I am very thankful that Queen’s Shadow is situated before the awkward and disturbing Anakin romance. The book does not focus on romance at all for Padmé, other than the conversation mentioned above. Imagine that. A story starring a woman that does not require a male love interest to fuel her fire! Padmé’s friendships are far more important relationships to dwell on, and Johnston does every moment justice. That’s not to say that there’s no romance at all. It just isn’t centred on Padmé.
Leia’s story does involve romance, but since I already read Lost Stars, I trusted Gray to handle teen and YA romances well and use them to help shape rather than overshadow the protagonist’s purpose. Kier Domadi catches Leia’s attention because he is a fellow Alderaanian who seems to respect her role as princess and share her ideals, especially when she discovers the truth about her parents’ plotting. He also helps her tap into her human side and find life outside of politics, even for just a few stolen moments. But ultimately, he also teaches her a very important and harsh lesson about people’s commitments, reasons for doing the right thing, and the usage of one’s power and privilege to help others.
Gray’s plot also introduces Amilyn Holdo who, like Leia—and every other teenager—is struggling to define herself. This Holdo is vastly different from the vice admiral who smacks down an insubordinate flyboy and takes the Supremacy head on. This Holdo is more like the Luna Lovegood of Star Wars, appearing in a myriad of colours and crafty accessories to go with her whimsical hair. Unlike Leia, though, Amilyn does not immediately command attention and respect. But Gray with her subtle manner shows us that Amilyn is an admirable strategist who thinks outside the box and, when necessary, outside of rules, making it clear that her future reputation is very much earned through proven actions and results.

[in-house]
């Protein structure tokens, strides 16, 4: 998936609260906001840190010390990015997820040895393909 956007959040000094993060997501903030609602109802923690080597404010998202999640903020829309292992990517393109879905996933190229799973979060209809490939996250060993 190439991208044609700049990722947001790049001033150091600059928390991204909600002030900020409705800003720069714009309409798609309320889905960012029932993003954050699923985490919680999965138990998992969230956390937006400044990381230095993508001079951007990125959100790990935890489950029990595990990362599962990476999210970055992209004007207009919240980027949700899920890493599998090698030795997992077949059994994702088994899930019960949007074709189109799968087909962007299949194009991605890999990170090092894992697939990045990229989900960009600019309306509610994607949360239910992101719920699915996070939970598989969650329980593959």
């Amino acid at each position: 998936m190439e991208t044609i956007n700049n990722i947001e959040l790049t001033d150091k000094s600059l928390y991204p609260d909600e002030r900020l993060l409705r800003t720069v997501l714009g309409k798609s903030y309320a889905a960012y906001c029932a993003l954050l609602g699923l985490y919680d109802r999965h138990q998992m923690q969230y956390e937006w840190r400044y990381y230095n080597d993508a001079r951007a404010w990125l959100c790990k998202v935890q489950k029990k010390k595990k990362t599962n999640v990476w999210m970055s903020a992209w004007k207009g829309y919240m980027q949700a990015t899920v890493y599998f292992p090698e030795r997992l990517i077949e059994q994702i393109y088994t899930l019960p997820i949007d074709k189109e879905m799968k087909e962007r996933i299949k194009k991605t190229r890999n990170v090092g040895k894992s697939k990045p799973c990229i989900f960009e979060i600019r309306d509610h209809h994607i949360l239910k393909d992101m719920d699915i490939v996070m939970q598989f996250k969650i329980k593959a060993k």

Johnston’s plot touches on a complaint about the prequels that I once saw in passing on Twitter. The complaint theorized that the greatest plot hole in the prequels was that Padmé failed to use her influence to rescue Shmi Skywalker from slavery, thereby preventing the slaughter that tipped Anakin to the dark side. Tamping down my own rage at the concept of Anakin’s turn being all Padmé’s fault, I appreciate that Shmi Skywalker, and slavery in general, played a role in her story. It is part of the many political paths, manipulations, roadblocks, and misunderstandings she and her handmaidens must navigate, and shows the reality that not everything works the way one might like when someone else is pulling much larger strings.
Other important figures featured in both books are the Organas and Mon Mothma. Breha Organa plays a larger role in Leia’s story, but she does appear in Padmé’s story after inviting her for a visit to Alderaan. Though her appearance is brief, the significance of Padmé’s conversation with the queen of Alderaan cannot be missed.
But as I said, it’s Tarkin and Palpatine’s machinations that intrigued me the most, because dramatic irony means that we know what they are up to and where their machinations take them. But getting these brief glimpses into the intricate details surrounding their political plotting, the connections they have, the strings they pull, and all the dealings going on on the side to build the Empire made for an incredible experience. There is a Tarkin book out there, and Thrawn’s books touch on this as well, so now that Palpatine is making his glorious comeback I might need to do a bit more reading.